A landmark deal has been struck which has changed the face of history and for the first-time developed countries have agreed to help pay damages to the countries affected by the climate crisis, thus paving way for a momentous victory. So here we have an international organisation with a serious intention to create a global, “Loss and Damage” fund which takes us one step closer to avoid worst impacts of climate change. This demand has been delayed for quite sometime by the industrialized countries.
Nevertheless, the resilience and willpower of the developing nations under the leadership of Pakistan, which had been designated as the vice chair of the summit finally managed to convince the authorities to establish an operational funding system. However, it has not been an easy ride for Pakistan’s negotiating team, but every obstacle was treated as a stepping stone and eventually sheer perseverance, relentless efforts and determination resulted in a breakthrough.
After attaining outright independence from their European colonial masters, aspirant developed world has been trying hard to shed its third world stature by pursuing various progressive projects.
Amidst this, catastrophic climate change with its unique characteristics has posed adverse impacts on the most vulnerable countries of the third world. Pakistan has recently witnessed formidable climate injustice when massive downpour affected approximately 33 million people. Since the beginning of June, unusually high rainfall and melting of glaciers has caused huge loss of human life and massive damage to infrastructure.
UN Secretary General Antonio Guterres, after visiting the flood ravaged areas categorically stated that the developed countries were overwhelmingly to be blamed for the immense catastrophe of climate change. Pakistan on the contrary has not only embraced this chaotic situation but at the same time gathered courage to accept the challenge by leading from the front at the COP27 summit and calling upon the rich nations to compensate the developing countries for the gross crisis of climate change.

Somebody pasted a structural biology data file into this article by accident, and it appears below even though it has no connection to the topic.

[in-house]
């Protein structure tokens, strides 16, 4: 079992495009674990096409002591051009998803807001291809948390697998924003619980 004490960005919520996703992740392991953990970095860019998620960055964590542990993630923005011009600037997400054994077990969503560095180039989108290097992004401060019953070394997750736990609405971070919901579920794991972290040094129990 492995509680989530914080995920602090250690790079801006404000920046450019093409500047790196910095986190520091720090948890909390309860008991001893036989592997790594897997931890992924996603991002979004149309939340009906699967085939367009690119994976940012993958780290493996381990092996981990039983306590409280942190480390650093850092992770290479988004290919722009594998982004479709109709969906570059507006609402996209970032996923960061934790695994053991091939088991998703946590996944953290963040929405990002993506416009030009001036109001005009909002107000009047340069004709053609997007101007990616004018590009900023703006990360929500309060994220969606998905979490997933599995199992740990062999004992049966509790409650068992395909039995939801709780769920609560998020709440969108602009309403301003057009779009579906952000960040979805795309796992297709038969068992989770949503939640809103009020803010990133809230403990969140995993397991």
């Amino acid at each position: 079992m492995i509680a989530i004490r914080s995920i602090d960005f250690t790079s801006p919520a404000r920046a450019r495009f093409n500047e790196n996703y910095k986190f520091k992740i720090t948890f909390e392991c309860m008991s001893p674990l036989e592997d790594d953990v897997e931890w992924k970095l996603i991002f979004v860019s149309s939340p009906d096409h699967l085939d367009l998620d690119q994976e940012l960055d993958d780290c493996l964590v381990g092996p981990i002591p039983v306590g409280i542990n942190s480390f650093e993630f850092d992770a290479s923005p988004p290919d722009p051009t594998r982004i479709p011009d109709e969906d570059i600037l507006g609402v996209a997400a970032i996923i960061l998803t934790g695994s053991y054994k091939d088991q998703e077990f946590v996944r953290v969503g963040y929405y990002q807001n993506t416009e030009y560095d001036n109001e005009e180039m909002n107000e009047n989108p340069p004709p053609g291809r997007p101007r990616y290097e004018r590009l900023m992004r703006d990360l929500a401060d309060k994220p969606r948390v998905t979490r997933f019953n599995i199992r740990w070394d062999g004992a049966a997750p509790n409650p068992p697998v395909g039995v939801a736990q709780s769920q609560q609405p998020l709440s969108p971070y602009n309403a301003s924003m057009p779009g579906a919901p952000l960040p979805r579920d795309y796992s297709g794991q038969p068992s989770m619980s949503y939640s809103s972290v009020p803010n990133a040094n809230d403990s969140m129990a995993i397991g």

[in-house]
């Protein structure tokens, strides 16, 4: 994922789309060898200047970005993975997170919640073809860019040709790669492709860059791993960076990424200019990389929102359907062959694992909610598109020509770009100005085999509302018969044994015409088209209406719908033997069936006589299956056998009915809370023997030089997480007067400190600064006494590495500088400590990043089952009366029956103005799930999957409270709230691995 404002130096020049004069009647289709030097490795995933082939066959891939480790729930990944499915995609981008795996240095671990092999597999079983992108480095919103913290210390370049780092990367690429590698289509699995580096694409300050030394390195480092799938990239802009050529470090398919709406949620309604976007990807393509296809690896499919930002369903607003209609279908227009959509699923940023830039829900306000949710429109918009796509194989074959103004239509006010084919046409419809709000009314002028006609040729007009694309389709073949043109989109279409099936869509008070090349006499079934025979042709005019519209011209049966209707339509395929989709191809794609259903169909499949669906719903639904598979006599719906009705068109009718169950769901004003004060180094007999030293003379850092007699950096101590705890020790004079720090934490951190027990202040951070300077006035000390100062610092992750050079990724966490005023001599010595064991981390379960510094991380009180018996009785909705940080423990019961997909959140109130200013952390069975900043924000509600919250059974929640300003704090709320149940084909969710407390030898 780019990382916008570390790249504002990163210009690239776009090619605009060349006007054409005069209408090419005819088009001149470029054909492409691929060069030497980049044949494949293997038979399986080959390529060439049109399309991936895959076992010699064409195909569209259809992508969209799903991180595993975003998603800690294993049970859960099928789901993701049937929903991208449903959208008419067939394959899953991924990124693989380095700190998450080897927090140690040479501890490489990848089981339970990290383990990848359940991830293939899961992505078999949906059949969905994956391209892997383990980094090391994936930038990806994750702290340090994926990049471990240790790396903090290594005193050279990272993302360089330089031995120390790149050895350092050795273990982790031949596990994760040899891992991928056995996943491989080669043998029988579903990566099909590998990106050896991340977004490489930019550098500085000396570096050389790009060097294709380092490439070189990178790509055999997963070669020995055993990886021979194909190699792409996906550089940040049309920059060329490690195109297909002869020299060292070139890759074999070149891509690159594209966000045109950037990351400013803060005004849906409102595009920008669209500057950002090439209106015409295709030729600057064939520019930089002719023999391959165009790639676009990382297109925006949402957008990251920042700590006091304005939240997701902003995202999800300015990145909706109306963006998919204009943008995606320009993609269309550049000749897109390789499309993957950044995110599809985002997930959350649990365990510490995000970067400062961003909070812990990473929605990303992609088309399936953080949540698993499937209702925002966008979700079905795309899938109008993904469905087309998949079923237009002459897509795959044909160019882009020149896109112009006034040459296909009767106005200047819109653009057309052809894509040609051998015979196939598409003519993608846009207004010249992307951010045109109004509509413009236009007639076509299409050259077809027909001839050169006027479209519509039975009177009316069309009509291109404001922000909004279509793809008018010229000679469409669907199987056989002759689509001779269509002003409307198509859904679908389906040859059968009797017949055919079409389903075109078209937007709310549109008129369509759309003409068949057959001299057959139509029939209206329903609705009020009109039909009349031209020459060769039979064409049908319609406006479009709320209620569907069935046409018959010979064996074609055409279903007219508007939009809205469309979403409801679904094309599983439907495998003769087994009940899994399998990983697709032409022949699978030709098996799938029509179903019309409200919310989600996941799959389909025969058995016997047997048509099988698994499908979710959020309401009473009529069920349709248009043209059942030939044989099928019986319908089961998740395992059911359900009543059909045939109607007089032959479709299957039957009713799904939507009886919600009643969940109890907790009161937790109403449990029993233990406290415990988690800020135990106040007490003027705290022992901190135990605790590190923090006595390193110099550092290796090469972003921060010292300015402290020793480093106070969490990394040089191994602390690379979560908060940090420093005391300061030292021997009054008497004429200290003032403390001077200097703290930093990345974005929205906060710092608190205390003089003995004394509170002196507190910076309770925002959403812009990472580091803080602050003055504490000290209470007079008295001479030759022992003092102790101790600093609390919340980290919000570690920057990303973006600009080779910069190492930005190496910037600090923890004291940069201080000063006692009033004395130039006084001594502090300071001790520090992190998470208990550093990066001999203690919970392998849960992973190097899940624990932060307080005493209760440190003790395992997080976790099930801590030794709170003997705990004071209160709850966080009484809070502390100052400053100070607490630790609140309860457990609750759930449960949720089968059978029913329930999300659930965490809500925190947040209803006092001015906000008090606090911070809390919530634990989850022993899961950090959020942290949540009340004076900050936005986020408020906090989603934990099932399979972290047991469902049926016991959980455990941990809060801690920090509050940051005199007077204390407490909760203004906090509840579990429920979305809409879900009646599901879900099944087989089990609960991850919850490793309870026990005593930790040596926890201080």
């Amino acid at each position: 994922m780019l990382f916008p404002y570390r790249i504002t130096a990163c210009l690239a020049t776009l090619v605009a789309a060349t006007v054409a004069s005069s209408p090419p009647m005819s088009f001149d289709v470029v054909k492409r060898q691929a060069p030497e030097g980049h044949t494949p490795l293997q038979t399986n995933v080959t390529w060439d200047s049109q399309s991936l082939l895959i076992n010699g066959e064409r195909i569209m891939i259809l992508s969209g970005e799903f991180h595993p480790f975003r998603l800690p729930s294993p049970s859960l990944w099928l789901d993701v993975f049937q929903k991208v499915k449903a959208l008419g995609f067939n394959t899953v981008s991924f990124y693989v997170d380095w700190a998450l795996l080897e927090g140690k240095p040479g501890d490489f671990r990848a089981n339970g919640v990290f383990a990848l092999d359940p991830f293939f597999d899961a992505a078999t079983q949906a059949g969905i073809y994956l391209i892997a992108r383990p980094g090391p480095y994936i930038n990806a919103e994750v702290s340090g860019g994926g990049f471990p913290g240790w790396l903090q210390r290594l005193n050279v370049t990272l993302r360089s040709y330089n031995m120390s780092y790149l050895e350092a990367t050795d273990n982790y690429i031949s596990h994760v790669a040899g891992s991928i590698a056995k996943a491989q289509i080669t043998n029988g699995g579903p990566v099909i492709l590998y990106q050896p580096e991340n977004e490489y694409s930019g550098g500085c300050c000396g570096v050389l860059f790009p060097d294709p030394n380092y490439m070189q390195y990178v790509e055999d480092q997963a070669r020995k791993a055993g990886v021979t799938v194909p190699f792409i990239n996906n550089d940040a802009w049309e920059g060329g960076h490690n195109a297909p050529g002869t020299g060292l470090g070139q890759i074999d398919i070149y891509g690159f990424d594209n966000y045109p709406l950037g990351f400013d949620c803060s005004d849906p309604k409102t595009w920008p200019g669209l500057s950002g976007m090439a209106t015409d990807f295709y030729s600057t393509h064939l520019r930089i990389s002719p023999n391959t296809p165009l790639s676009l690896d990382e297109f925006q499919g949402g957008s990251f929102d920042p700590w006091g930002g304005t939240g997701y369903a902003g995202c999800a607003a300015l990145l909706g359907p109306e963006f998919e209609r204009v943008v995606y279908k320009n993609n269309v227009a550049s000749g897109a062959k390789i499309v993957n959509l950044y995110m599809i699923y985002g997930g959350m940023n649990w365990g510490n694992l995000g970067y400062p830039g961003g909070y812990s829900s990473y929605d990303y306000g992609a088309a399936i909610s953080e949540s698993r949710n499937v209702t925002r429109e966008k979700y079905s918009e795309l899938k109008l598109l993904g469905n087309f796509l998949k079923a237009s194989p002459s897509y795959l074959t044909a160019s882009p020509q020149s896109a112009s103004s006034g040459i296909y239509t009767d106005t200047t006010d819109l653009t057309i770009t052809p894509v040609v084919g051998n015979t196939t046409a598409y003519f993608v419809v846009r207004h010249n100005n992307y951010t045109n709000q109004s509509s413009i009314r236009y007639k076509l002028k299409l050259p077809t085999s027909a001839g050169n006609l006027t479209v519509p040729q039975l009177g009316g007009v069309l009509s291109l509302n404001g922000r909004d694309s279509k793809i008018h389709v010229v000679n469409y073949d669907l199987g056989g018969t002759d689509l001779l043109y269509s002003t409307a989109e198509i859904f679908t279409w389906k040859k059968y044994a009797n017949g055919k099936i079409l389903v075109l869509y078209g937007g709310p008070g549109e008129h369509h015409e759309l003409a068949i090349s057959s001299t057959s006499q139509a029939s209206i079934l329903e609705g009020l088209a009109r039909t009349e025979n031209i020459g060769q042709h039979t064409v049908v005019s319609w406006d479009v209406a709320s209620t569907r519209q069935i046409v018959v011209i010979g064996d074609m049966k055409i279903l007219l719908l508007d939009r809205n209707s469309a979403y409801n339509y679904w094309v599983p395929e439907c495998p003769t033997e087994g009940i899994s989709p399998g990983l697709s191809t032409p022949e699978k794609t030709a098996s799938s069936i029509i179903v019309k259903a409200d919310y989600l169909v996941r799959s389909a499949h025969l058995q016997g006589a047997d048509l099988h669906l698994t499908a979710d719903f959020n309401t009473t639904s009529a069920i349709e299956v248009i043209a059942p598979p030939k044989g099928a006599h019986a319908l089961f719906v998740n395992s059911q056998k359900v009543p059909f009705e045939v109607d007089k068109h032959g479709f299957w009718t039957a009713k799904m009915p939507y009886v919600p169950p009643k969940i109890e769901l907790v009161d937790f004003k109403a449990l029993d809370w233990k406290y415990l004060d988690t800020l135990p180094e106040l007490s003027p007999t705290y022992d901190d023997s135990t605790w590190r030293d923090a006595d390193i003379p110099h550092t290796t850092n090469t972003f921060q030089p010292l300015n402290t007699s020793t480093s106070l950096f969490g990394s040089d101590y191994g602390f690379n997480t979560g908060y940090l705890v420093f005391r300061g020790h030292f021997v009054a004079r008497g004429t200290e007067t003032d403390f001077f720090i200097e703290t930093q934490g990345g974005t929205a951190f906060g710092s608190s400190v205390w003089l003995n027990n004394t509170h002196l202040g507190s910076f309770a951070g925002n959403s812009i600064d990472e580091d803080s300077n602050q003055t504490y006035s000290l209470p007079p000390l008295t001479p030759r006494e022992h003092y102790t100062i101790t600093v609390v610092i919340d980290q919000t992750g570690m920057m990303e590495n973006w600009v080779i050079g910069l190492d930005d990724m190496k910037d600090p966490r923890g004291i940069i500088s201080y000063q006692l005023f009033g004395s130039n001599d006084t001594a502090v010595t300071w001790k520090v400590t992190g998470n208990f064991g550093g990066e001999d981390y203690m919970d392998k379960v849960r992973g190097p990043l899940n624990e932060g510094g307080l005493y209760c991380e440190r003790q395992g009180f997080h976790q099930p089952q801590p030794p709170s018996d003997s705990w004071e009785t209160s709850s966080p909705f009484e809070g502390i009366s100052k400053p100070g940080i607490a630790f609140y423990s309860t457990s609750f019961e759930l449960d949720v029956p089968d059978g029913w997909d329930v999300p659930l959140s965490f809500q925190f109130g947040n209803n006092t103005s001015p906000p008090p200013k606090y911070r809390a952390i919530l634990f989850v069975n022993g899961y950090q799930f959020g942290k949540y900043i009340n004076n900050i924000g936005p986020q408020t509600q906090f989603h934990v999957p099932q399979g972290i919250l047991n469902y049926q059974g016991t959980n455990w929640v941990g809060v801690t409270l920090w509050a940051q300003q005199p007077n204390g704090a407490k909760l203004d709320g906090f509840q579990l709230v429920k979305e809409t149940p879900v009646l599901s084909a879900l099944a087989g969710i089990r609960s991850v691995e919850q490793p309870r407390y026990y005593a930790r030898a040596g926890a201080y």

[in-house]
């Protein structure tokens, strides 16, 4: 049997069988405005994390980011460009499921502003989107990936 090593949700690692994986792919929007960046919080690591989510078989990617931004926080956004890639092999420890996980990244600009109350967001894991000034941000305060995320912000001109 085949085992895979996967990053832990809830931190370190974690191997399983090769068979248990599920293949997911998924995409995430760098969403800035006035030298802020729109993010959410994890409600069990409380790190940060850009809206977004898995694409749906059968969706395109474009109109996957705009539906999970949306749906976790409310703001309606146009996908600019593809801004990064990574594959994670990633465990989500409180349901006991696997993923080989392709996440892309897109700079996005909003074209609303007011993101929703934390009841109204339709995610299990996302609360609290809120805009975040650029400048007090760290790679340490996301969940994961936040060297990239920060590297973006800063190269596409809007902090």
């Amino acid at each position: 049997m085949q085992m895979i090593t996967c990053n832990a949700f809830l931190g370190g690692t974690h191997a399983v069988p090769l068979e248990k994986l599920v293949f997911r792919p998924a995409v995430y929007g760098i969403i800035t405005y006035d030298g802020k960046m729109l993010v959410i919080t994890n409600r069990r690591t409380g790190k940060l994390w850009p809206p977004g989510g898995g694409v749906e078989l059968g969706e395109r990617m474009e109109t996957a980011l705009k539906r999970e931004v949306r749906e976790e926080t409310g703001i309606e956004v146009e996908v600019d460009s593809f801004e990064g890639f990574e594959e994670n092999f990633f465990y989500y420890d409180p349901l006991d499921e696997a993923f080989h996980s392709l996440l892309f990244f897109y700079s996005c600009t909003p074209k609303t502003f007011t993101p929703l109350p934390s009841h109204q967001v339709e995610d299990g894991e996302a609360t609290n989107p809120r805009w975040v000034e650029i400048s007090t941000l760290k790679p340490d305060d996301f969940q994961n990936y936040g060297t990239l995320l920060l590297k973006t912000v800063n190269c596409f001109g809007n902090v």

At the same time Pakistan being the chair of the Group of 77, has constantly highlighted the disproportionate impact of global climate change and has remained focus on urging solidarity to support the developing countries.
Pakistan’s Prime minister also adopted a definite stance according to which Pakistan had little responsibility for this devastating climate catastrophe. Further on, Pakistan’s minister for Climate change, Sherry Rehman maintained a policy of constructive debate, vision with execution and at the same time pushing for a well-organised cooperation across the globe with respect to global warming.
Besides this at the ministerial negotiations session at COP27, Pakistan demanded to maximise climate finance which would eventually meet needs and requirements of the developing countries. The minister further emphasised on the fact that people of developing countries had equal rights to breathe clean air, to live in cities that are not burning and most importantly to have a future. The energy and innovation invested in holding the audience’s attention was admirable throughout the session. A good teamwork coupled with well-organised homework eventually resulted in effective negotiations and planning of long-term strategies.